Charlebois says he is expecting the grain market to push food prices even further next year.
“Ingredient prices like grain prices are really on the rise,” he said, adding that “processors are having a hard time procuring affordable ingredients.”
From the manufacturing perspective, Foxcroft said the sector almost came to a halt during pandemic lockdowns in March and April 2020.
“Corrugated plants, paper plants, car part plants—I believe most of them were not declared by the federal and provincial governments to be essential services—stopped production, stopped building inventory,” he said.
Since “inventory in warehouses is essential to an efficient supply chain,” problems arose when demand for those products returned and there wasn’t any supply. This caused prices to spike, said Foxcroft.
Labour shortage in the agri-food sector is not helping, Charlebois said. “It’s compelling companies to increase wages, [which is] great news for employees, but for employers in a high-volume, low-margin environment, you have to adjust prices.”
The supply chain problem is exacerbated by employees unwilling to return to work, Foxcroft noted. He said that some fear contracting COVID-19; some, after evaluating their work-life balance, decided not to return to their jobs that have long shifts; and some became “comfortable sitting and enjoying government subsidies.”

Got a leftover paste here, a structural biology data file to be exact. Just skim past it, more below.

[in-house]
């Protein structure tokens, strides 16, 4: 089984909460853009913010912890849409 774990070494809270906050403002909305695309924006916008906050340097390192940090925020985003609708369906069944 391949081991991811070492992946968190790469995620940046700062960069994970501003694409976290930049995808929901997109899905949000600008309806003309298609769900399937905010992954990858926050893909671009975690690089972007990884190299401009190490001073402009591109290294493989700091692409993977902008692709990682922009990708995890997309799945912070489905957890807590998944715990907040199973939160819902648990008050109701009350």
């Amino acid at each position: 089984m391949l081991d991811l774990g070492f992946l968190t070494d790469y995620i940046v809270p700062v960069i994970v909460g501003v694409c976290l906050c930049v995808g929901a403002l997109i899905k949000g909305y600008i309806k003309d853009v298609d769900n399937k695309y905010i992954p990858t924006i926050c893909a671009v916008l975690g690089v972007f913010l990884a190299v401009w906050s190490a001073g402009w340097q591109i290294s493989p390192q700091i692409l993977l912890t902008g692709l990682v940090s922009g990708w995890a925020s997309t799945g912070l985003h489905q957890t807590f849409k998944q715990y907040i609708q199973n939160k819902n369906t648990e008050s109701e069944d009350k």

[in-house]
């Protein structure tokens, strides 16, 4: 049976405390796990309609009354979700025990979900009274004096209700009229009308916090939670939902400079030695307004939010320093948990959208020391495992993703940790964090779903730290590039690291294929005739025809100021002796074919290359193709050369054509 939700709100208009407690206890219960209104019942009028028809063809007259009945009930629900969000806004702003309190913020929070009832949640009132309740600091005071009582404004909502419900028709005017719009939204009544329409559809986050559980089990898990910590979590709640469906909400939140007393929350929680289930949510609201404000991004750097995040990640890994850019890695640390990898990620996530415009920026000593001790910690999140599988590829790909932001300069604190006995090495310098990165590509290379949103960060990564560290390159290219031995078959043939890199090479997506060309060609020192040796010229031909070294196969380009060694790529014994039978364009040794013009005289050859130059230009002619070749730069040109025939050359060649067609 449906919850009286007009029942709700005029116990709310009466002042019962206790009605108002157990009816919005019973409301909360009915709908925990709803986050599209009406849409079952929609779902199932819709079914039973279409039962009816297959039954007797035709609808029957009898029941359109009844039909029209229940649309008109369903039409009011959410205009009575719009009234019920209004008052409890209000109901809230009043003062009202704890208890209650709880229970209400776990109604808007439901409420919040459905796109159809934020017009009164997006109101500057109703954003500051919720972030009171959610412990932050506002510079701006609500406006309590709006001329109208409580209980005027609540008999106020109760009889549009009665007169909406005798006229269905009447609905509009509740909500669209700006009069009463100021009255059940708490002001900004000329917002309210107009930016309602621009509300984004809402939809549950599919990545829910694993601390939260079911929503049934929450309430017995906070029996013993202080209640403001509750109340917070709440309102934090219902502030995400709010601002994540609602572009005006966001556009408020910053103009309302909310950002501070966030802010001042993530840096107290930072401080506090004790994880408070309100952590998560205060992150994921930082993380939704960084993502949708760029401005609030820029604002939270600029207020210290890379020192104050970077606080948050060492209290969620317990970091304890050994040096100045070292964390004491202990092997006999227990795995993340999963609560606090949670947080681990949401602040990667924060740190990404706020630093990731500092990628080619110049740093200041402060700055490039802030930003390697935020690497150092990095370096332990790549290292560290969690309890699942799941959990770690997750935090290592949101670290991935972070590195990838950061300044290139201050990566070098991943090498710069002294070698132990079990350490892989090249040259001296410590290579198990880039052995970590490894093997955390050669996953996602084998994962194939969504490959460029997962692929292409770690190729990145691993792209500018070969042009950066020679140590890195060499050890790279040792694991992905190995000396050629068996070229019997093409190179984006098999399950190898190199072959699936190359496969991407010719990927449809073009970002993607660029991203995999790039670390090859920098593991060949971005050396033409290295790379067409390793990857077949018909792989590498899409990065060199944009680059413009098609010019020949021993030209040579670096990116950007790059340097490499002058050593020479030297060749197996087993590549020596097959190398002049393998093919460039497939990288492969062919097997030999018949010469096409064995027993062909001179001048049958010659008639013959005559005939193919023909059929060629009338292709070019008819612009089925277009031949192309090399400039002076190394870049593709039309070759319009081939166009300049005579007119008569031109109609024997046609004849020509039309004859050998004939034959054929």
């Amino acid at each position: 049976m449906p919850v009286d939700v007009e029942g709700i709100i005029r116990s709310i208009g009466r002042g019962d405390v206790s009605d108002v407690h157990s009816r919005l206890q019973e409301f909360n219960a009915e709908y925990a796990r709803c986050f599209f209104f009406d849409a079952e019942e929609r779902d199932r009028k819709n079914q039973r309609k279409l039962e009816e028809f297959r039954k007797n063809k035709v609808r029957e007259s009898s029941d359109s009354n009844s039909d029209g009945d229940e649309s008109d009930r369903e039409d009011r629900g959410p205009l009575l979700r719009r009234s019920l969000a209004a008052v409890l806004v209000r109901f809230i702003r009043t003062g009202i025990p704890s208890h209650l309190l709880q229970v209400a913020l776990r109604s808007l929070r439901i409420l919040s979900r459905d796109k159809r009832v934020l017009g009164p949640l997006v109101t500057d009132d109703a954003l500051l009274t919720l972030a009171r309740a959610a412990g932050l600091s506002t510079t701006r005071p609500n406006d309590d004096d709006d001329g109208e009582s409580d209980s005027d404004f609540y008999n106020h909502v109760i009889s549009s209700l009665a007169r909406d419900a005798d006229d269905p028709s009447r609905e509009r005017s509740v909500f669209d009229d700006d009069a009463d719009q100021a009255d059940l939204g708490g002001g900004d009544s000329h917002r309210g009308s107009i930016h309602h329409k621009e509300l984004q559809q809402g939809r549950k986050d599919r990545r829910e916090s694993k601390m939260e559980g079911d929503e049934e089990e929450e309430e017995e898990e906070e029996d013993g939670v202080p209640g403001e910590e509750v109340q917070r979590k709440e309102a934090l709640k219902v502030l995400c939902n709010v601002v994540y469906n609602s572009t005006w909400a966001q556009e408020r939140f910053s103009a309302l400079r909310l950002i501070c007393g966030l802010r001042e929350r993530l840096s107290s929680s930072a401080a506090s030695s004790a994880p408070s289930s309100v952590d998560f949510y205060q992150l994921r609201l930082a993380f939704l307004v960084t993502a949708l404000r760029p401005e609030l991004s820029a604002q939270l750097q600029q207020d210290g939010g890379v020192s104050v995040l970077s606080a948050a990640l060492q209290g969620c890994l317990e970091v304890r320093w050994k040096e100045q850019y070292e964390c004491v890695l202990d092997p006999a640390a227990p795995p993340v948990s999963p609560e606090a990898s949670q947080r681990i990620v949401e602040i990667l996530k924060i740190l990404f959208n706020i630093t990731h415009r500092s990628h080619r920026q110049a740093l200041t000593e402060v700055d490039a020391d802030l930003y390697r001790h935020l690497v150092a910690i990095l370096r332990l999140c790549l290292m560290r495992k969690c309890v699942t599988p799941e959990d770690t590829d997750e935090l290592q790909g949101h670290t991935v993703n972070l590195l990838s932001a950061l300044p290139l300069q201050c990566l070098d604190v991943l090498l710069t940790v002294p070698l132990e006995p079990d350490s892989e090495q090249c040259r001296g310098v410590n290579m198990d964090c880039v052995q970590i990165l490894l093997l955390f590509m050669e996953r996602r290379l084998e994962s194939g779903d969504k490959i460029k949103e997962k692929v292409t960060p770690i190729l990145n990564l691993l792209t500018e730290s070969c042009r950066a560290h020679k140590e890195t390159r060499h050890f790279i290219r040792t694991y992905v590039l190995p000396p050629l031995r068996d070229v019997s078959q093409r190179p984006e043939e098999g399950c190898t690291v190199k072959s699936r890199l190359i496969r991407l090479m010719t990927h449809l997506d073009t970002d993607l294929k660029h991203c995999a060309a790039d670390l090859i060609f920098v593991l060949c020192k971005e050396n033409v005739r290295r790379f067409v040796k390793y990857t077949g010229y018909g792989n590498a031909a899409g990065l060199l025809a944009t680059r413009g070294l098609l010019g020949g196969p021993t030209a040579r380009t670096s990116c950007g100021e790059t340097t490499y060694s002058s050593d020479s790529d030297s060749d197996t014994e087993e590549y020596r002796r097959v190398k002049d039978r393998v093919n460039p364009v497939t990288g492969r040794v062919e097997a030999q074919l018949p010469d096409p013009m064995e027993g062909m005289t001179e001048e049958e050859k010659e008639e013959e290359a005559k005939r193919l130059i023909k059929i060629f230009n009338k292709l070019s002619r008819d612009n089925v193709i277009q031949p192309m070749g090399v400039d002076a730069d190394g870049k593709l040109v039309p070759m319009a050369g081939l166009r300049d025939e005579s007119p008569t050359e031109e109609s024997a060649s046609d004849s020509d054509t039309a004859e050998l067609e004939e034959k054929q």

“I’m not criticizing the government subsidies. They were necessary to keep people alive,” he said. “But it’s a fact of life—it was an excuse that people used not to come back to work.”
The shortfall also comes from people being forced to leave the labour force in some jurisdictions for not being vaccinated, he added.
Trucking HR Canada, a non-profit organization that addresses human resource issues in the trucking and logistics workforce, reported a shortage of 18,000 truck drivers in Canada in the second quarter of 2021.
Food transportation costs also complicate the issues, Charlebois said. According to a Fraser Institute analysis published on Oct. 21, the per-barrel price of Western Canadian Select crude oil, which averaged US$45.13 in January, increased to $64.78 by the first week of October.
Charlebois said consumers will have to adjust their expectations.
“Food will remain affordable, relatively, but it’s going to get rough for a while,” he said. “People should expect fewer choices, fewer options, maybe some empty shelves here and there, but it doesn’t necessarily mean that we are going to be running out of food.”